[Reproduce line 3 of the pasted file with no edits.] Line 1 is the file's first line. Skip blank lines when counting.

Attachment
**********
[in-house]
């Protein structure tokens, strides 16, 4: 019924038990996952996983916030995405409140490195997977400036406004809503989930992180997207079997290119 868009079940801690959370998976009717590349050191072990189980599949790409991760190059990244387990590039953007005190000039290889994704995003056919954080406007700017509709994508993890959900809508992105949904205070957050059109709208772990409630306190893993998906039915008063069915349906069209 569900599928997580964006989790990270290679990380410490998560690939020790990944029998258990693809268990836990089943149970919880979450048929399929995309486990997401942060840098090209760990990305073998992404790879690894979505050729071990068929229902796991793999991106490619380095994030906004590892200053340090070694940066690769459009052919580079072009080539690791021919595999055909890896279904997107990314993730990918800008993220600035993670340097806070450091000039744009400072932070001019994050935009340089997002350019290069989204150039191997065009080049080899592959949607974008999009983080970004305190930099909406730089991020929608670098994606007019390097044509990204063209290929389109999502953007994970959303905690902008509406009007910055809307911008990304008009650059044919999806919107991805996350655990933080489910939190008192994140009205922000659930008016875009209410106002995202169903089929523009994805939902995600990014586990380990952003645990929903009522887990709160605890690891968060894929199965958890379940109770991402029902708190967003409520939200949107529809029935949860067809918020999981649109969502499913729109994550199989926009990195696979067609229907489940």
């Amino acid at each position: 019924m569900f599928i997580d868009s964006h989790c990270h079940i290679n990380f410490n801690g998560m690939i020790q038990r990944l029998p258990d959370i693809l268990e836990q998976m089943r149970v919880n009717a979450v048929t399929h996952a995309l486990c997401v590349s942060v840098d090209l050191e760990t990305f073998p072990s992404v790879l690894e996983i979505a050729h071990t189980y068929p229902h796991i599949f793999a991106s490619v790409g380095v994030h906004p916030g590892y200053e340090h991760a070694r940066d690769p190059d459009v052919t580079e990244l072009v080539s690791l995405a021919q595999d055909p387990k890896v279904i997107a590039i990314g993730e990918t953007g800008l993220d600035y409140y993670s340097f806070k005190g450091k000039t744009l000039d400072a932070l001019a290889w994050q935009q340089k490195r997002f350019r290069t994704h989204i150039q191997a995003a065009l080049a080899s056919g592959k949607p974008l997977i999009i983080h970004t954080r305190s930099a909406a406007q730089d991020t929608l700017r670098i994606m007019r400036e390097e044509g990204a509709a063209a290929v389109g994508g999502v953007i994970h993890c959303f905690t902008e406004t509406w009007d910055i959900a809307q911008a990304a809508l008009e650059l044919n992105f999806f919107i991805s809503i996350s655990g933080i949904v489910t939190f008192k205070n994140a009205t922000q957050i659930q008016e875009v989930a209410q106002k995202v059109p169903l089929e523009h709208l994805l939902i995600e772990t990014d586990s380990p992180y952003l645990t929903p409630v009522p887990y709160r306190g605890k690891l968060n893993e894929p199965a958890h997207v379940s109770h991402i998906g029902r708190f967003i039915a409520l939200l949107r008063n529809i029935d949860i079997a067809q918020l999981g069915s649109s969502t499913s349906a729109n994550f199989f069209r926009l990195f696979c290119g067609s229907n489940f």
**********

């Amino acid at each position: 019924m569900f599928i997580d868009s964006h989790c990270h079940i290679n990380f410490n801690g998560m690939i020790q038990r990944l029998p258990d959370i693809l268990e836990q998976m089943r149970v919880n009717a979450v048929t399929h996952a995309l486990c997401v590349s942060v840098d090209l050191e760990t990305f073998p072990s992404v790879l690894e996983i979505a050729h071990t189980y068929p229902h796991i599949f793999a991106s490619v790409g380095v994030h906004p916030g590892y200053e340090h991760a070694r940066d690769p190059d459009v052919t580079e990244l072009v080539s690791l995405a021919q595999d055909p387990k890896v279904i997107a590039i990314g993730e990918t953007g800008l993220d600035y409140y993670s340097f806070k005190g450091k000039t744009l000039d400072a932070l001019a290889w994050q935009q340089k490195r997002f350019r290069t994704h989204i150039q191997a995003a065009l080049a080899s056919g592959k949607p974008l997977i999009i983080h970004t954080r305190s930099a909406a406007q730089d991020t929608l700017r670098i994606m007019r400036e390097e044509g990204a509709a063209a290929v389109g994508g999502v953007i994970h993890c959303f905690t902008e406004t509406w009007d910055i959900a809307q911008a990304a809508l008009e650059l044919n992105f999806f919107i991805s809503i996350s655990g933080i949904v489910t939190f008192k205070n994140a009205t922000q957050i659930q008016e875009v989930a209410q106002k995202v059109p169903l089929e523009h709208l994805l939902i995600e772990t990014d586990s380990p992180y952003l645990t929903p409630v009522p887990y709160r306190g605890k690891l968060n893993e894929p199965a958890h997207v379940s109770h991402i998906g029902r708190f967003i039915a409520l939200l949107r008063n529809i029935d949860i079997a067809q918020l999981g069915s649109s969502t499913s349906a729109n994550f199989f069209r926009l990195f696979c290119g067609s229907n489940f």